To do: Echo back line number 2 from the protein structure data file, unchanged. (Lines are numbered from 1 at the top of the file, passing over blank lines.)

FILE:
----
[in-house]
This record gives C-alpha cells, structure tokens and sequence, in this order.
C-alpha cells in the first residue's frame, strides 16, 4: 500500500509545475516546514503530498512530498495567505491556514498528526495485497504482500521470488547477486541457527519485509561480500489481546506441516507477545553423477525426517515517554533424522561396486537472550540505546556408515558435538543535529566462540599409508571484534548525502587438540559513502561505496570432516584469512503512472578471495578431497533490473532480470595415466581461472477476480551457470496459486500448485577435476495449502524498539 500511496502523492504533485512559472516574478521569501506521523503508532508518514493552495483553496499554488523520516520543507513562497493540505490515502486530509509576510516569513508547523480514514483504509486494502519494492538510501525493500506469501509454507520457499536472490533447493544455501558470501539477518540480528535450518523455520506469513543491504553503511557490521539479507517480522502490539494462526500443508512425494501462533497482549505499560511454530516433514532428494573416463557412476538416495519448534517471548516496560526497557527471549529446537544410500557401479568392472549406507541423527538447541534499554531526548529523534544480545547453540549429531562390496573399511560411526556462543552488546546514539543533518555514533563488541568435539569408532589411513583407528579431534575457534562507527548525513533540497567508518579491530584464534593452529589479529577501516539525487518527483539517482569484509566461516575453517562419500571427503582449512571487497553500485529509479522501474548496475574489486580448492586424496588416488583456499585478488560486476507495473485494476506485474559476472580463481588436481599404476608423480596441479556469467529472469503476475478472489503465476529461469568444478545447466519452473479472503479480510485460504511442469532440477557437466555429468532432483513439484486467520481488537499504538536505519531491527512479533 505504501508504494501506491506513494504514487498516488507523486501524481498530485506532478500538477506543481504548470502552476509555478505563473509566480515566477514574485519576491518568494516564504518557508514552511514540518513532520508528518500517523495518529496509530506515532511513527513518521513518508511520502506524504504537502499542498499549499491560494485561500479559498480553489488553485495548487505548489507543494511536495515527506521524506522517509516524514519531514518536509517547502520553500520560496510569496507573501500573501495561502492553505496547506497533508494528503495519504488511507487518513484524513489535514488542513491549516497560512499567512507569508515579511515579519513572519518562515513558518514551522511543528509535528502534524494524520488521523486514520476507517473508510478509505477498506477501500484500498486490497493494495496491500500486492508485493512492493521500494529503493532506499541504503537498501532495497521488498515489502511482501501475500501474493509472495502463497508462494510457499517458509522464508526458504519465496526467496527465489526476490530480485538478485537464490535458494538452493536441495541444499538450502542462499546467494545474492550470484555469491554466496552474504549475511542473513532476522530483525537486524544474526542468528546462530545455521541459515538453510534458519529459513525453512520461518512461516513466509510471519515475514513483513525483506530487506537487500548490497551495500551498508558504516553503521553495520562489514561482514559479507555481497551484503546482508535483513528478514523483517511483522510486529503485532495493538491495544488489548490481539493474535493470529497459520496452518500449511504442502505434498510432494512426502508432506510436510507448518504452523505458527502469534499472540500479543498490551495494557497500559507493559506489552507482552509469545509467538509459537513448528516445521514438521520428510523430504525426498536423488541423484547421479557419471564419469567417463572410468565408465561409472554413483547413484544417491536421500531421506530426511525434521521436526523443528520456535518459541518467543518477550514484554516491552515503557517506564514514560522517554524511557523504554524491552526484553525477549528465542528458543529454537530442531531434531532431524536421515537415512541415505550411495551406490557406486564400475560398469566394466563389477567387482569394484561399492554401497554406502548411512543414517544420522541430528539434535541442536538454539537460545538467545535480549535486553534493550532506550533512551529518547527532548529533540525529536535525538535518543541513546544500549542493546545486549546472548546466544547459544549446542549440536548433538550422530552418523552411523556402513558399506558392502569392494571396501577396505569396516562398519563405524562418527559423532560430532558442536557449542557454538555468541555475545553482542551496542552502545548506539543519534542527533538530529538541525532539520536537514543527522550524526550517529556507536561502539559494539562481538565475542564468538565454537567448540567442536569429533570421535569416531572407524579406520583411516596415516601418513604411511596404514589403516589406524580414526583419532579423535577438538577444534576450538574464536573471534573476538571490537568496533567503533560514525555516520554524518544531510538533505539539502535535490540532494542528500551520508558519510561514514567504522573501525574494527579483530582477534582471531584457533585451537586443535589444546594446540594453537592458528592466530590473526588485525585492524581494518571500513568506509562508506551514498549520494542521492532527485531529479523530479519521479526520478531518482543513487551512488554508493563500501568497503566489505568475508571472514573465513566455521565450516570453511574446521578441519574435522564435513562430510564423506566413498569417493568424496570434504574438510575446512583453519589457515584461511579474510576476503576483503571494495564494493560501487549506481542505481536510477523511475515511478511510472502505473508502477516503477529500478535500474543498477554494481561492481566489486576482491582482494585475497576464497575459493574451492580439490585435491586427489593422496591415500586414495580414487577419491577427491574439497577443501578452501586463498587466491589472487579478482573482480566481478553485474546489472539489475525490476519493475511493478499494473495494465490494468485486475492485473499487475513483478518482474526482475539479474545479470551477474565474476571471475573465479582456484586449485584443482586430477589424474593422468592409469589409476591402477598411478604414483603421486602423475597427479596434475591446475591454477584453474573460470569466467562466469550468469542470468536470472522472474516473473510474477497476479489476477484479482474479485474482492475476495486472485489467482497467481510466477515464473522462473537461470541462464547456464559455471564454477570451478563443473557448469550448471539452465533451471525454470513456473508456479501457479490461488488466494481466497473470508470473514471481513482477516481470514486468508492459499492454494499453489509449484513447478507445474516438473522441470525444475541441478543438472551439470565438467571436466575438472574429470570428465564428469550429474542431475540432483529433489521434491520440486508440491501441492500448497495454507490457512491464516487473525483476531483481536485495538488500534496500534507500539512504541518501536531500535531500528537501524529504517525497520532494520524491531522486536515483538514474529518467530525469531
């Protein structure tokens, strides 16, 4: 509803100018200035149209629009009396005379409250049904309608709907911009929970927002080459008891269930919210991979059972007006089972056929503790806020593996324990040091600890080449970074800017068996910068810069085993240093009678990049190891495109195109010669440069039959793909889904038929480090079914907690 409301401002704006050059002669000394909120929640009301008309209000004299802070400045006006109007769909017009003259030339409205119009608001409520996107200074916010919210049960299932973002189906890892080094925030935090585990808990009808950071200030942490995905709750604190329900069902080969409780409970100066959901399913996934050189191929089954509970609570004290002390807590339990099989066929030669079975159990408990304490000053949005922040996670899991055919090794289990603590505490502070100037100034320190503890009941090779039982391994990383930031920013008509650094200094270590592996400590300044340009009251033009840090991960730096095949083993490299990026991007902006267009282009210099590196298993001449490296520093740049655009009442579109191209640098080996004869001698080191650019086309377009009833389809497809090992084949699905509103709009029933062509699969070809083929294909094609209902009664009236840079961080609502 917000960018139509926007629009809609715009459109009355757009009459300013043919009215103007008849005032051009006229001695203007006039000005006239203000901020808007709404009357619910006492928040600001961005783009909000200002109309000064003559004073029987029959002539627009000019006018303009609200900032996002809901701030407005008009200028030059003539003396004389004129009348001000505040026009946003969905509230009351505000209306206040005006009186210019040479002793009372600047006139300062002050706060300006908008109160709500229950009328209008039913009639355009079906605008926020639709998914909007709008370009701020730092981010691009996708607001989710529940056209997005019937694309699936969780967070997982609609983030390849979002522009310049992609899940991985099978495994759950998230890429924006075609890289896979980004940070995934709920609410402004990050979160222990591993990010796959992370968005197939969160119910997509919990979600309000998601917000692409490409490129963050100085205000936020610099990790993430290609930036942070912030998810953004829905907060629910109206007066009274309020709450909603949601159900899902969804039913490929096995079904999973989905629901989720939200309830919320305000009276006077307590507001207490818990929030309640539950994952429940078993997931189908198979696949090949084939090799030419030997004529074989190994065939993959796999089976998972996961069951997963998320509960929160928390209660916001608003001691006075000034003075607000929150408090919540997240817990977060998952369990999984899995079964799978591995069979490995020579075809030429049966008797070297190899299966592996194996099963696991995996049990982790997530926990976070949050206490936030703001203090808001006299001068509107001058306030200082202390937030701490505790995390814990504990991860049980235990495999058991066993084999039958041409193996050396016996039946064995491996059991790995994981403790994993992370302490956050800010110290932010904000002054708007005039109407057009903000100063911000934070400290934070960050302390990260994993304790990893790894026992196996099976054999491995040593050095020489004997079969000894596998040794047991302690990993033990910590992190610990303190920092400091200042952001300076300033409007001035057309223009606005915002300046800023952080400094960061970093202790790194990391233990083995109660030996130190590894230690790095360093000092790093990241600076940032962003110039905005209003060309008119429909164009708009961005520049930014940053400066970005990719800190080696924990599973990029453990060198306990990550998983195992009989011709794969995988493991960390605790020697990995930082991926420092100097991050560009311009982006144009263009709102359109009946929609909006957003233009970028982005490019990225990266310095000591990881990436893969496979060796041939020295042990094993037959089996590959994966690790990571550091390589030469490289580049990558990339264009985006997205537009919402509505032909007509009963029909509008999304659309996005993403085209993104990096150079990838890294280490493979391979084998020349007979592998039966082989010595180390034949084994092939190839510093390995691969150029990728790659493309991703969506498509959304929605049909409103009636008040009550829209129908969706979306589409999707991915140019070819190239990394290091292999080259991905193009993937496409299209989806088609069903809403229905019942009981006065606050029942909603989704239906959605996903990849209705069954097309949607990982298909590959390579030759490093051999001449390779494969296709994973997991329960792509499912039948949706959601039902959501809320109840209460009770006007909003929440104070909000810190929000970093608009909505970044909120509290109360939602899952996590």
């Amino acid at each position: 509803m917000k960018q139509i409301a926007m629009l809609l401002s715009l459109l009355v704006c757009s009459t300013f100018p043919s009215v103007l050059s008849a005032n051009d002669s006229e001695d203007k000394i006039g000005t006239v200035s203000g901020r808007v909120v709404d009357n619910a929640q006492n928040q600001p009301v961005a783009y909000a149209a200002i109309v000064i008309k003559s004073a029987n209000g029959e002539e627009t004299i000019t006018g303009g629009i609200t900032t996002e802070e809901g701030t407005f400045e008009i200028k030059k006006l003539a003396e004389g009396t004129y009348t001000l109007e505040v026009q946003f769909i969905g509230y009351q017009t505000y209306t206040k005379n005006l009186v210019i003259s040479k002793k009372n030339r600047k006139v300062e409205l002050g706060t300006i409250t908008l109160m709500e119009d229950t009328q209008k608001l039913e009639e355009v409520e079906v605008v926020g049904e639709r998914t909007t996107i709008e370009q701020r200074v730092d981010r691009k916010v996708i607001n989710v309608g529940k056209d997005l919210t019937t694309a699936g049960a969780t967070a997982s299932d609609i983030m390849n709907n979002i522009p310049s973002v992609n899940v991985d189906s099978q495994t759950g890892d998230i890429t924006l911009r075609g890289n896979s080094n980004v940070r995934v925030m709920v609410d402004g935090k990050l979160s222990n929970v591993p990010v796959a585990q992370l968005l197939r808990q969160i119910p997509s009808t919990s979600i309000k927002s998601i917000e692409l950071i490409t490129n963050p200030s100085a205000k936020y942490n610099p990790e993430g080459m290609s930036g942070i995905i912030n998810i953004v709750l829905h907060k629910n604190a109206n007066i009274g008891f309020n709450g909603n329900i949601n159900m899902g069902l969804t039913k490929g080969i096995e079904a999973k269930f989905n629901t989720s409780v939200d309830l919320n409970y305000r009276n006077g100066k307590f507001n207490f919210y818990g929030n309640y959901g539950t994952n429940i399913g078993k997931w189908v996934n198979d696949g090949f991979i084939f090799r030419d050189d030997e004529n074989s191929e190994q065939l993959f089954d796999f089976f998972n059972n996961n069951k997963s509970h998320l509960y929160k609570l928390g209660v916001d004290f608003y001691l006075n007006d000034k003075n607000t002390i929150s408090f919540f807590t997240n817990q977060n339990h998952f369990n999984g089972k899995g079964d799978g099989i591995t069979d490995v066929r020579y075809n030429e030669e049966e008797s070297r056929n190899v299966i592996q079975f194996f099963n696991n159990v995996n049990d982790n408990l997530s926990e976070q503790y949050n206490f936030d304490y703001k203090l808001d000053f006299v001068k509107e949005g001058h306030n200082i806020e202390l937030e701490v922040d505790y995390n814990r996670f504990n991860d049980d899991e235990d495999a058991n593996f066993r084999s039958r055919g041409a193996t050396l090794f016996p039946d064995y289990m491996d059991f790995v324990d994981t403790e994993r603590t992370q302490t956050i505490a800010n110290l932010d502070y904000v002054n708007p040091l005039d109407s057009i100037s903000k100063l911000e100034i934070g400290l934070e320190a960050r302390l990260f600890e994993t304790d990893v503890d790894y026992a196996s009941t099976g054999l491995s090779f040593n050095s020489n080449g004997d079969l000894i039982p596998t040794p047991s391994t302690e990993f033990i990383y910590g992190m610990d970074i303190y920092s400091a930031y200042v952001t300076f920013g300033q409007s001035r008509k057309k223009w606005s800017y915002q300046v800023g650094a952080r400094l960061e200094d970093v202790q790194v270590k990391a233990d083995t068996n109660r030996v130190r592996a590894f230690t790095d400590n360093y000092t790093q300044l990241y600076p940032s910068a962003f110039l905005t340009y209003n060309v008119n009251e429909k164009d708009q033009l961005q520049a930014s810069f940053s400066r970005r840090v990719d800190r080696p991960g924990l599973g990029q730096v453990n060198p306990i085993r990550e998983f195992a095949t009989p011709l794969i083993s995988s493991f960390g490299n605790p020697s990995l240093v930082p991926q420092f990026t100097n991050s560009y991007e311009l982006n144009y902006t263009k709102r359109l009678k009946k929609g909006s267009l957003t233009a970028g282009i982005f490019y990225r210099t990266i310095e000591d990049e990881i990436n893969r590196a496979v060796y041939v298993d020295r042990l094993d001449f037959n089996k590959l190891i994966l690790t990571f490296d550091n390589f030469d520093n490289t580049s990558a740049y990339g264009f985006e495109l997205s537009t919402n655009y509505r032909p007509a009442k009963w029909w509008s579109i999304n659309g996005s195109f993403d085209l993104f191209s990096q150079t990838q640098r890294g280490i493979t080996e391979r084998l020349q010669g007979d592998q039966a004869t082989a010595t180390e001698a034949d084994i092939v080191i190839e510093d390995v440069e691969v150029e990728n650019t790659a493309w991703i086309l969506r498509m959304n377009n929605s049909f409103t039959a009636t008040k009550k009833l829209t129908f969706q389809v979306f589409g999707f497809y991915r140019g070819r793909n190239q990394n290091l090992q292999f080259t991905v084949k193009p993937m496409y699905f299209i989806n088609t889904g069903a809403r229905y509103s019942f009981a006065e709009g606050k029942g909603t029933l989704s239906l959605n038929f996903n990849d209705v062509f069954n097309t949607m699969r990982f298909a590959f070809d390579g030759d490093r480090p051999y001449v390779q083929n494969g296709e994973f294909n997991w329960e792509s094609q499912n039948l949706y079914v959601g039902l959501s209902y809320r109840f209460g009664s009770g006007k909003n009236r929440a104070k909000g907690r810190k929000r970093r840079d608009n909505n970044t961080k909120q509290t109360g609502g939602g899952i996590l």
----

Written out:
This record gives C-alpha cells, structure tokens and sequence, in this order.